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Felicia "Flames" Elizondo papers
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The collection includes materials documenting the life and work of Felicia "Flames" Elizondo (July 23, 1946 – May 15, 2021). Elizondo was a Latinx woman, community leader, drag artist, transgender activist and AIDS activist. She was a regular patron of Compton's Cafeteria, site of the Compton's Cafeteria Riot, in the Tenderloin District in San Francisco. Materials include clothes and performance costumes, personal writings, correspondence, personal biographical documents, photographs, signs, flags, CDs and DVDs, clippings and ephemera, and materials relating to Vicki Marlane. This collection is part of the Calle 16 and Beyond Archives Project of the GLBT Historical Society.
Felicia “Flames” Elizondo (1946-2021) was a self-described “Mexican spitfire, screaming queen, pioneer, legend, icon, diva, 29-year survivor of AIDS and Vietnam veteran.” Her activism has been crucial in raising public awareness of transgender rights and history. Ms. Elizondo was a fixture in the San Francisco LGBTQ community for many years. She was a native of San Angelo, Texas. In her teens, she lived in San Jose, and would skip school to visit the Tenderloin and Compton’s Cafeteria with friends; she continued to frequent Compton’s throughout the 1960s. She joined the Navy at age 18 and volunteered to serve in Vietnam, “hoping that the military could change me. I wanted to be the man that I was drilled to be since I was little. I lowered my voice so nobody could tell that I was gay.” She later accepted she was attracted to men and told her commanding officer. She was then interrogated by the FBI and received an undesirable discharge from the Navy. Later, she successfully petitioned to have her discharge reversed as honorable. In 1972, Elizondo transitioned and began living full-time as a woman. In 1991, she permanently moved to San Francisco. She was known for performing with the Tenderloin Queen’s Revue, a musical drag group, among many others. She was a longtime volunteer for LGBTQ+ and AIDS groups in which she organized many fundraisers to help raise money. Elizondo was featured in the documentary “HIV Stops with Me,” as well as “Screaming Queens: The Riot at Compton’s Cafeteria,” which won an Emmy. In 2008, she was given the senior leader award from UC Berkeley’s Department of Public Health.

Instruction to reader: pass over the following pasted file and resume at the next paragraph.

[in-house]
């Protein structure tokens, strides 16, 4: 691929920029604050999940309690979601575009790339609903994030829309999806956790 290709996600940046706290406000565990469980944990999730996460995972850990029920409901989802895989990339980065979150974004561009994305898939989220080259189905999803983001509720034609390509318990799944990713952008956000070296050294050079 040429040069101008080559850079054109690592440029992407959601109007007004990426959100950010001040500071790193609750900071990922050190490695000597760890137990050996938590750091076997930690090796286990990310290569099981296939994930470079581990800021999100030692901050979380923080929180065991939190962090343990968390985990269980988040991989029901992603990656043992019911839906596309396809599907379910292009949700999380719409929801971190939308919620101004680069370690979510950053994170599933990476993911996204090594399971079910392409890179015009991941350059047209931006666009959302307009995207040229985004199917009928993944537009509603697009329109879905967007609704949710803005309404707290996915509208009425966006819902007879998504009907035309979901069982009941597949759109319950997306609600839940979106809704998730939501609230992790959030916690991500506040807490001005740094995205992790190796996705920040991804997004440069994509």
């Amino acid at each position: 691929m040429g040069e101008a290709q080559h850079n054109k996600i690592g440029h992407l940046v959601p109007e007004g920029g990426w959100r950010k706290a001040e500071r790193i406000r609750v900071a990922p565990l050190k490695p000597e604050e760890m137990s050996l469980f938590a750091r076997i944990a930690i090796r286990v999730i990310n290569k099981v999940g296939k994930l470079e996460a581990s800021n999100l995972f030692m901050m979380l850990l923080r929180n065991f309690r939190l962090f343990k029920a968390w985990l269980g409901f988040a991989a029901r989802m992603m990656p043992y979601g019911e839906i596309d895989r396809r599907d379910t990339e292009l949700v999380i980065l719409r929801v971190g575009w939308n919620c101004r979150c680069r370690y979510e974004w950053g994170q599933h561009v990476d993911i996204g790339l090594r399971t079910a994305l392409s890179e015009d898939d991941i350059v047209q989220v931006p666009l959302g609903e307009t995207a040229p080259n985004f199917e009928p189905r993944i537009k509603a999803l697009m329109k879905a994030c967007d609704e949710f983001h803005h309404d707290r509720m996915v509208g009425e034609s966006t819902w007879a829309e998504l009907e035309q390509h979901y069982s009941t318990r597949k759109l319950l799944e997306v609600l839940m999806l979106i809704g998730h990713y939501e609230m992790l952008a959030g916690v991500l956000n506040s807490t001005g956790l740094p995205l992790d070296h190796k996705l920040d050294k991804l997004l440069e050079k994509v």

26 linear feet (9 cartons, 5 oversize boxes, 2 large folders)
Copyright to material has been transferred to the GLBT Historical Society. All requests for reproductions and/or permission to publish or quote from material must be submitted in writing to the GLBT Historical Society Archivist.
Collection is open for research.